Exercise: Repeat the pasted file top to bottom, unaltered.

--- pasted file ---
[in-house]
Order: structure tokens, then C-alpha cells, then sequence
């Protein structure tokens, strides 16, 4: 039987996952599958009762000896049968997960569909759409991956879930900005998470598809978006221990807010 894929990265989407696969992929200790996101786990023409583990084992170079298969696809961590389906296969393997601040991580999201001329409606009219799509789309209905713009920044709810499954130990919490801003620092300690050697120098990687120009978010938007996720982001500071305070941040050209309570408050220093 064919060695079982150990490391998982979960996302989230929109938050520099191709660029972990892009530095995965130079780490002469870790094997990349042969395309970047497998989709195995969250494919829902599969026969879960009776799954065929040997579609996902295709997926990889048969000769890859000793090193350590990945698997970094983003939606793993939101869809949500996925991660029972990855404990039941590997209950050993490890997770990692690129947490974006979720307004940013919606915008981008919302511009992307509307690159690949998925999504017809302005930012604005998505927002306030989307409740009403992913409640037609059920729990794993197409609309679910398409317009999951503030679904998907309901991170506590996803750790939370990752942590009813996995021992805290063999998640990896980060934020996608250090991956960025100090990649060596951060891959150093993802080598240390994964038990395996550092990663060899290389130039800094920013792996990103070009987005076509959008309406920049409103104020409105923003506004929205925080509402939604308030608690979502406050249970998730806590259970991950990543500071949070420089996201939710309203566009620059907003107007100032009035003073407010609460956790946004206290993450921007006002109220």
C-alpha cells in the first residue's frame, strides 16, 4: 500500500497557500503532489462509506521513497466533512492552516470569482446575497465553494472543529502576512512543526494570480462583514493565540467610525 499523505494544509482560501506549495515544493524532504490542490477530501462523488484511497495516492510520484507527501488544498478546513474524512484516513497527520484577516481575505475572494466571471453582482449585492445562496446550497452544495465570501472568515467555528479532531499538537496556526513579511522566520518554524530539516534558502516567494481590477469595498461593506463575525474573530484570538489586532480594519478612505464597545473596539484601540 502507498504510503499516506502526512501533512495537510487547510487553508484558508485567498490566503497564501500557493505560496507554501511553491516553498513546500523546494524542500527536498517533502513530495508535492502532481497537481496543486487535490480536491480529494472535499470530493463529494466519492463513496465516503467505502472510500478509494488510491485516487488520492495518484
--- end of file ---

[in-house]
Order: structure tokens, then C-alpha cells, then sequence
């Protein structure tokens, strides 16, 4: 039987996952599958009762000896049968997960569909759409991956879930900005998470598809978006221990807010 894929990265989407696969992929200790996101786990023409583990084992170079298969696809961590389906296969393997601040991580999201001329409606009219799509789309209905713009920044709810499954130990919490801003620092300690050697120098990687120009978010938007996720982001500071305070941040050209309570408050220093 064919060695079982150990490391998982979960996302989230929109938050520099191709660029972990892009530095995965130079780490002469870790094997990349042969395309970047497998989709195995969250494919829902599969026969879960009776799954065929040997579609996902295709997926990889048969000769890859000793090193350590990945698997970094983003939606793993939101869809949500996925991660029972990855404990039941590997209950050993490890997770990692690129947490974006979720307004940013919606915008981008919302511009992307509307690159690949998925999504017809302005930012604005998505927002306030989307409740009403992913409640037609059920729990794993197409609309679910398409317009999951503030679904998907309901991170506590996803750790939370990752942590009813996995021992805290063999998640990896980060934020996608250090991956960025100090990649060596951060891959150093993802080598240390994964038990395996550092990663060899290389130039800094920013792996990103070009987005076509959008309406920049409103104020409105923003506004929205925080509402939604308030608690979502406050249970998730806590259970991950990543500071949070420089996201939710309203566009620059907003107007100032009035003073407010609460956790946004206290993450921007006002109220």
C-alpha cells in the first residue's frame, strides 16, 4: 500500500497557500503532489462509506521513497466533512492552516470569482446575497465553494472543529502576512512543526494570480462583514493565540467610525 499523505494544509482560501506549495515544493524532504490542490477530501462523488484511497495516492510520484507527501488544498478546513474524512484516513497527520484577516481575505475572494466571471453582482449585492445562496446550497452544495465570501472568515467555528479532531499538537496556526513579511522566520518554524530539516534558502516567494481590477469595498461593506463575525474573530484570538489586532480594519478612505464597545473596539484601540 502507498504510503499516506502526512501533512495537510487547510487553508484558508485567498490566503497564501500557493505560496507554501511553491516553498513546500523546494524542500527536498517533502513530495508535492502532481497537481496543486487535490480536491480529494472535499470530493463529494466519492463513496465516503467505502472510500478509494488510491485516487488520492495518484